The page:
When people are bad credit risks,
- banks stop lending to them, or
- they require collateral for the loans, collateral that hasn't already been used to secure other loans, or
- they require that borrowers induce someone else more credit-worthy to co-sign the loan.
So why have investment banks, hedge funds, etc. been willing to lend money to Greece and Puerto Rico (and California and Illinois, for that matter)? These entities have nothing to pledge as collateral for the loans, and so it must be related to co-signers or some expectation of a bailout (which is, de facto, what having a co-signer for a loan provides).
During the various Latin American debt crises of the early 1980s, I asked Grant Reuber, then COO of the Bank of Montreal (and former Dean of Social Sciences and Academic VP at UWO), about BoM's apparently perilous exposure to that debt. His response then was, "All they have to do is service the debt." What he meant was that so long as the countries could make the interest payments on the debt, the Bank of Montreal and many others were perfectly happy to keep re-funding the debt.
The big debt crises arise when major lenders become concerned about whether
- the big borrowers will be able to continue to service their debt, and hence
- the big borrowers will be able to borrow more and borrow again to re-fund their debt.
Three or four years ago, I'd have been willing to consider taking a flyer on some short-term Greek debt. I figured something would work out for repayment of the Greek gubmnt debt. I might have done ok if I had -- then. During the last year or two, I wouldn't have paid more than ten cents on the dollar (so to speak) for Greek bonds.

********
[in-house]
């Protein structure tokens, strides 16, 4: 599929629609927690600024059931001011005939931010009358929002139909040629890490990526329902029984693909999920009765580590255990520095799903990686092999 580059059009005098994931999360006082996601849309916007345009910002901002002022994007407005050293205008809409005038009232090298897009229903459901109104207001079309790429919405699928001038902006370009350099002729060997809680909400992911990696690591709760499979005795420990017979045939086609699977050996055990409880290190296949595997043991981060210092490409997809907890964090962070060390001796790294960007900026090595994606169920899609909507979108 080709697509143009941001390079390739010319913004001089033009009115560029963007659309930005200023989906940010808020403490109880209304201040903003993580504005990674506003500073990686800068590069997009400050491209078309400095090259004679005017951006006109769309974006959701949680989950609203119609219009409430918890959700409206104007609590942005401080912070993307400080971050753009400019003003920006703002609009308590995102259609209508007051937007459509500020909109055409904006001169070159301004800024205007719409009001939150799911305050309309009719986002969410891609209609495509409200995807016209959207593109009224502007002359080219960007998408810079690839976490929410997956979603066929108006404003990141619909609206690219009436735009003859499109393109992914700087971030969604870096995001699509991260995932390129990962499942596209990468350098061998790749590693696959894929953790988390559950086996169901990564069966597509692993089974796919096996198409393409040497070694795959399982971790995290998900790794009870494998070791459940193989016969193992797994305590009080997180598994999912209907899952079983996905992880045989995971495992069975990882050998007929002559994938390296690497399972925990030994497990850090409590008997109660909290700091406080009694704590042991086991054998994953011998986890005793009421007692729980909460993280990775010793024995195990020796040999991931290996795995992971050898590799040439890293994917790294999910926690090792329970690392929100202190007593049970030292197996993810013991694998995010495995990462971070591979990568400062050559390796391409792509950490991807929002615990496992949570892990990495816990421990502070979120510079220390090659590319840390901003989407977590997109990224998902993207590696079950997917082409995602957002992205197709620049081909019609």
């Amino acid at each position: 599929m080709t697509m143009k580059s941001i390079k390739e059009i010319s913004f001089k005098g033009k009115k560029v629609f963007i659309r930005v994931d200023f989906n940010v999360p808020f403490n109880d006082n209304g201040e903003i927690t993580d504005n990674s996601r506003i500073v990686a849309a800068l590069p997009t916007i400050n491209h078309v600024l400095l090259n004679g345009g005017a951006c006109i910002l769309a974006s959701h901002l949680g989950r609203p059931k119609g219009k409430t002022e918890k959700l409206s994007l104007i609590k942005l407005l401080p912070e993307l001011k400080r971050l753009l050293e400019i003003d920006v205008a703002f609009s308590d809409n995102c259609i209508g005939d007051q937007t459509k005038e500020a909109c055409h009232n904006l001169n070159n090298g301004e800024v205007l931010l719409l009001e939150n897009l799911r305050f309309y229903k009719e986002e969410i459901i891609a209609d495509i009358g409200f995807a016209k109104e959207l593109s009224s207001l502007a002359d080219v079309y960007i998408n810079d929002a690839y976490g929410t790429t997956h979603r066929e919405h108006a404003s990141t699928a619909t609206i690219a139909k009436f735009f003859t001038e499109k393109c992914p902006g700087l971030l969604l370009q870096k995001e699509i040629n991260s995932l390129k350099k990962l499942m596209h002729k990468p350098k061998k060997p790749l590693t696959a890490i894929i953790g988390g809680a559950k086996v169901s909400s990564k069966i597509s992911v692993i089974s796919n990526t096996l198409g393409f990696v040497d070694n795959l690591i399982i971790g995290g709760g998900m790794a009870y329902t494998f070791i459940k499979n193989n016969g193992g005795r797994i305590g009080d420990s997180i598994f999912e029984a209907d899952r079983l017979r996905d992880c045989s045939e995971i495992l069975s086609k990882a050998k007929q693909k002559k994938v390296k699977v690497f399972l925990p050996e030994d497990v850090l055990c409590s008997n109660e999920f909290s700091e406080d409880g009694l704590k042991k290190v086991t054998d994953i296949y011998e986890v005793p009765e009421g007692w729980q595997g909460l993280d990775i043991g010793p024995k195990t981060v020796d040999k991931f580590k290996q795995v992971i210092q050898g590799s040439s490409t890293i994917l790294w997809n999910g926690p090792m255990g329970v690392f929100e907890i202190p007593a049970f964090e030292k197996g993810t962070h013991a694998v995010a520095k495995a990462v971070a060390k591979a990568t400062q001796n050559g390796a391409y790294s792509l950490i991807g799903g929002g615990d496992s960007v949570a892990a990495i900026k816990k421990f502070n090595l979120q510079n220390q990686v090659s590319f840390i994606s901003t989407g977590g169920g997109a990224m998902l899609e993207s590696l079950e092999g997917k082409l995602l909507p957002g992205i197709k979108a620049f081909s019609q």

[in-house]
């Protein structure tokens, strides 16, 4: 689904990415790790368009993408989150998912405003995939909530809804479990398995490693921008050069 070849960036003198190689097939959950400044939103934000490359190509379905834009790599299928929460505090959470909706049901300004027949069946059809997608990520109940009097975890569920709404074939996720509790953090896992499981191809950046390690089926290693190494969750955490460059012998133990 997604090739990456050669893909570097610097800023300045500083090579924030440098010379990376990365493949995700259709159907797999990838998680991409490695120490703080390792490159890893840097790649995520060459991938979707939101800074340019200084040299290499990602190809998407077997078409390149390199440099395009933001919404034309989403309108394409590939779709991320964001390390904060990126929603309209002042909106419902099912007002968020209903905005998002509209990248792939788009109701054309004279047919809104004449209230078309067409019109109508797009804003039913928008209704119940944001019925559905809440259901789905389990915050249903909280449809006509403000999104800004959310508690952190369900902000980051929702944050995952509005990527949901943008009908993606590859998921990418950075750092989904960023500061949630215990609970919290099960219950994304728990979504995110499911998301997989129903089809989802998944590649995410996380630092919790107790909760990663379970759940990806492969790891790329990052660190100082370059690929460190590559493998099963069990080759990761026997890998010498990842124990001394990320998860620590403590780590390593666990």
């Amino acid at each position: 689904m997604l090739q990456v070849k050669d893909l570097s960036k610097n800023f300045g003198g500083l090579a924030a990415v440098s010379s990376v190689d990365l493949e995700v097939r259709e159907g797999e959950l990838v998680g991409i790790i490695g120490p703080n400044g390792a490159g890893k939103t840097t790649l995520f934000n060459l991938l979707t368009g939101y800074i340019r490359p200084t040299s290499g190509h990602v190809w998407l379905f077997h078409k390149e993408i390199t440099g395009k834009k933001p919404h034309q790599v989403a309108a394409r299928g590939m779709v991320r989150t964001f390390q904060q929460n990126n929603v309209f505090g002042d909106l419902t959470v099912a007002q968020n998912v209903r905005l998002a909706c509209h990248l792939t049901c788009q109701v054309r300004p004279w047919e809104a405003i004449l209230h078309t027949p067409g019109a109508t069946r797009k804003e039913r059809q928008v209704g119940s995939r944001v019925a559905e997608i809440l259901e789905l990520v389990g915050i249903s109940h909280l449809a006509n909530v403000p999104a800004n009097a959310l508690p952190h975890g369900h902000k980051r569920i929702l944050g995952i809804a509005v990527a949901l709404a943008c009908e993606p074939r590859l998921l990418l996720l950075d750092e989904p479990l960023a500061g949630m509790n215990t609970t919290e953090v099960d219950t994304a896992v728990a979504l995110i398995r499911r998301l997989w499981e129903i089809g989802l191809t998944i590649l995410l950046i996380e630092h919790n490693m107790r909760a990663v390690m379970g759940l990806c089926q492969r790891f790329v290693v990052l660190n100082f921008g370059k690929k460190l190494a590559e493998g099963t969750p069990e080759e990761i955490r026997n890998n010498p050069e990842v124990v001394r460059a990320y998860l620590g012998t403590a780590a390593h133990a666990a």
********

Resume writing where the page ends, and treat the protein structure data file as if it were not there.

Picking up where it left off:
Nevertheless, during the past year, why have people been buying the Greek (and other) debt? In general it must be because they expect someone to bail them out, whether it be the IMF, the ECB, or the US gubmnt. In other words, buyers of the debt of these debt-ridden political entities are speculating that somehow those entities will be bailed out.
And so, in the end, who is being bailed out? In far too many instances it is the lenders, not the borrowers, who are being bailed out. It is the owners of the bonds who get bailed out if some other entities pony up the money to repay the debt. The present situation is not unlike the farm "crisis" of last decade in which farmers were ostensibly being bailed out, but it was really their creditors who were the beneficiaries of the bail-outs (at least in large measure, usually [There -- did I hedge that assertion enough?]).
In the case of Greece, that isn't likely to happen. They have already made it clear that lenders must provide concessions (i.e. seek less than full repayment of their loans). Similar noises are being made by Puerto Rico. When a borrow seeks "concessions", they are in fact negotiating what to do about impending bankruptcy.
At this point, Puerto Rico (and California and Illinois) can probably count on US gubmnt aid, which means that buyers of their debt can probably count on being bailed out. But one wonders how long this situation can persist.